disadvantage

noun
dis·​ad·​van·​tage | \ ˌdis-əd-ˈvan-tij How to pronounce disadvantage (audio) \

Definition of disadvantage

 (Entry 1 of 2)

1 : loss or damage especially to reputation, credit, or finances : detriment the deal worked to their disadvantage
2a : an unfavorable, inferior, or prejudicial condition we were at a disadvantage
b : a quality or circumstance that makes achievement unusually difficult : handicap his lack of formal schooling was a serious disadvantage

disadvantage

verb
disadvantaged; disadvantaging; disadvantages

Definition of disadvantage (Entry 2 of 2)

transitive verb

: to place at a disadvantage : harm

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Synonyms & Antonyms for disadvantage

Synonyms: Noun

Antonyms: Noun

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Examples of disadvantage in a Sentence

Noun She had the disadvantage of growing up in a poor community. They argued that the new regulations would place their company at a competitive disadvantage in the marketplace. There are advantages and disadvantages to the new system.
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Recent Examples on the Web: Noun But limited visibility over prices, which are mostly set in quarterly or annual contracts, have put buyers at a disadvantage in negotiations with producers. Joe Wallace, WSJ, "CME Seeks to Tap Electric-Car Demand With Lithium Futures," 8 Apr. 2021 The Chicago Blackhawks put themselves at a severe disadvantage in their battle with the Nashville Predators for the fourth and final playoff spot in the Central Division with a 3-0 loss to the Predators on Saturday. Phil Thompson, chicagotribune.com, "5 takeaways from the Chicago Blackhawks’ costly 3-0 loss to the Nashville Predators, including a not-so-special special teams," 4 Apr. 2021 Those points gave teams an advantage or disadvantage on the final leg of the race to a buoy floating in an undisclosed location where the $1 million prize awaited. San Diego Union-Tribune, "San Diego trio joins Nat Geo’s ‘Race to the Center of the Earth’," 28 Mar. 2021 Core neighborhoods in Cleveland, as well as rural areas throughout Ohio, lack easy Internet access, putting them at a disadvantage for virtual school and online business platforms. Cameron Fields, cleveland, "COVID showed the cracks in society. How can we fix them?," 28 Mar. 2021 Fratarcangeli, whose eponymous firm is part of the Wells Fargo Advisors Financial Network, sees corporate tax increases as a disadvantage to global companies and has shifted to small and mid value companies in anticipation. Jason Bisnoff, Forbes, "Tax Hikes Are Coming. Here’s What Top Advisors Are Telling The Ultra Rich," 18 Mar. 2021 Over the years, the series became a melancholy exploration of advantage and disadvantage, of the nub of personality and the casing of class identity, and the arrow of chance. Alissa Quart, The New Republic, "Michael Apted Took The Very Long View," 12 Jan. 2021 One big disadvantage McDaniel laments is that Florida doesn’t allow distilleries to ship their products directly to consumers. John Kell, Fortune, "The unforeseen consequences craft distillers faced because of COVID-19," 28 Mar. 2021 Black patients may be suffering from the weathering effect — essentially, the cumulative impact of the discrimination and socioeconomic disadvantage that has plagued them throughout their lives and worsens the severity of other illnesses. Amina Khan, Los Angeles Times, "Another racial disparity that may be heightened by the pandemic: access to outpatient care," 26 Mar. 2021 Recent Examples on the Web: Verb Testifying against the identical Senate bill, Jeff Clark, president of the Advanced Power Alliance, a renewables trade group, said the bills are designed to disadvantage wind and solar in the marketplace. Dallas News, "Texas House panel weighs anti-renewable energy bills fueled by winter storm," 9 Apr. 2021 Utah’s allocation of vaccine doses per adult population lags behind most other states because federal officials have been using population estimates from 2018 — figures that disadvantage fast-growing states. Erin Alberty, The Salt Lake Tribune, "Federal officials are undercounting Utah’s COVID-19 vaccination rates because of a weeks-old flaw in state data," 9 Apr. 2021 Indeed, lack of access has been used to disadvantage low-income communities. Michael Hiltzik, Los Angeles Times, "Column: Jeff Bezos likes Biden’s infrastructure plan because he knows it’s worth the money," 7 Apr. 2021 ProPublica has found that, whether intentionally or not, some vaccine programs have been designed with inherent barriers that disadvantage many people who are most at risk of dying from the disease, exacerbating inequities in access to health care. Caroline Chen, ProPublica, "How Inequity Gets Built Into America’s Vaccination System," 1 Mar. 2021 Mass vaccination efforts disadvantage frail older individuals who need to avoid crowds to stay safe, and many older patients lack the technical skills to obtain vaccination appointments online. Emily Maxson, STAT, "Primary care practices could be the Biden administration’s secret weapon in the fight against Covid-19," 27 Feb. 2021 But the Grammys still faced criticism that its voting practices disadvantage Black artists, especially in hip-hop & R&B. Neil Shah, WSJ, "Taylor Swift, Beyoncé Break Records at Intimate Grammys," 15 Mar. 2021 Gettis said providing vaccines for the Capitol will not disadvantage SEARHC’s other efforts in Southeast Alaska. James Brooks, Anchorage Daily News, "Alaska tribal health consortium provides vaccines for state Capitol," 6 Mar. 2021 Garrett Watson, a senior policy analyst at the Tax Foundation, a non-partisan organization that supported the tax breaks, says that any repeal would disadvantage taxpayers who are in the process of receiving the funds. Alana Abramson, Time, "No Repeal of the $170 Billion Tax Break for Billionaires and No Change in Minimum Wage: Why Democrats Can't Keep Their Promises in the Relief Bill," 2 Mar. 2021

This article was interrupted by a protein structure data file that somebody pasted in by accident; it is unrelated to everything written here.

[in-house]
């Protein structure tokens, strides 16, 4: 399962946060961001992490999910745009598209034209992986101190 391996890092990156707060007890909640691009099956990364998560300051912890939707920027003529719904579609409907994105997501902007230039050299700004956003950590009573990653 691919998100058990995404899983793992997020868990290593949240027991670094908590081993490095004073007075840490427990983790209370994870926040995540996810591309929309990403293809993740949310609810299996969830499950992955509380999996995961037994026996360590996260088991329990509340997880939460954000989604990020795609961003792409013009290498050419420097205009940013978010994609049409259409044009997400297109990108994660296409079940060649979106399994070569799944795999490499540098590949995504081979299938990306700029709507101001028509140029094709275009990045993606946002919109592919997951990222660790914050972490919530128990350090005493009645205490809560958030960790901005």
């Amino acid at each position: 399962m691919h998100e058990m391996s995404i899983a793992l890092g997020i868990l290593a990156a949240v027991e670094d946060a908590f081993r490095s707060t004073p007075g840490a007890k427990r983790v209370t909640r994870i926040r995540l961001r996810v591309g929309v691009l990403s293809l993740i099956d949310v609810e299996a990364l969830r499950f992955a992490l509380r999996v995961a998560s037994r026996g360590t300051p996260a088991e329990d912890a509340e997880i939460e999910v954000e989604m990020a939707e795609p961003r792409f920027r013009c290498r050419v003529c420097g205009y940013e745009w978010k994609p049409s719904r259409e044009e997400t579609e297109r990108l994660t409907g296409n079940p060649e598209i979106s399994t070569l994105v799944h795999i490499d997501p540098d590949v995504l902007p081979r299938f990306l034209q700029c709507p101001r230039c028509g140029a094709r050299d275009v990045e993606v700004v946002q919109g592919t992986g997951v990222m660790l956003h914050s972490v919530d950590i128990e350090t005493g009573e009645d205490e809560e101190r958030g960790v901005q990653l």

These example sentences are selected automatically from various online news sources to reflect current usage of the word 'disadvantage.' Views expressed in the examples do not represent the opinion of Merriam-Webster or its editors. Send us feedback.

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First Known Use of disadvantage

Noun

14th century, in the meaning defined at sense 1

Verb

circa 1550, in the meaning defined above

History and Etymology for disadvantage

Noun

Middle English disavauntage, from Anglo-French desavantage, from des- dis- + avantage advantage

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Time Traveler for disadvantage

Time Traveler

The first known use of disadvantage was in the 14th century

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Statistics for disadvantage

Last Updated

13 Apr 2021

Cite this Entry

“Disadvantage.” Merriam-Webster.com Dictionary, Merriam-Webster, https://www.merriam-webster.com/dictionary/disadvantage. Accessed 16 Apr. 2021.

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More Definitions for disadvantage

disadvantage

noun

English Language Learners Definition of disadvantage

: something that causes difficulty : something that makes someone or something worse or less likely to succeed than others
: a bad or undesirable quality or feature
: loss, damage, or harm

disadvantage

noun
dis·​ad·​van·​tage | \ ˌdis-əd-ˈvan-tij How to pronounce disadvantage (audio) \

Kids Definition of disadvantage

: a state or condition that favors someone else Our late start was a disadvantage in the race.

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Comments on disadvantage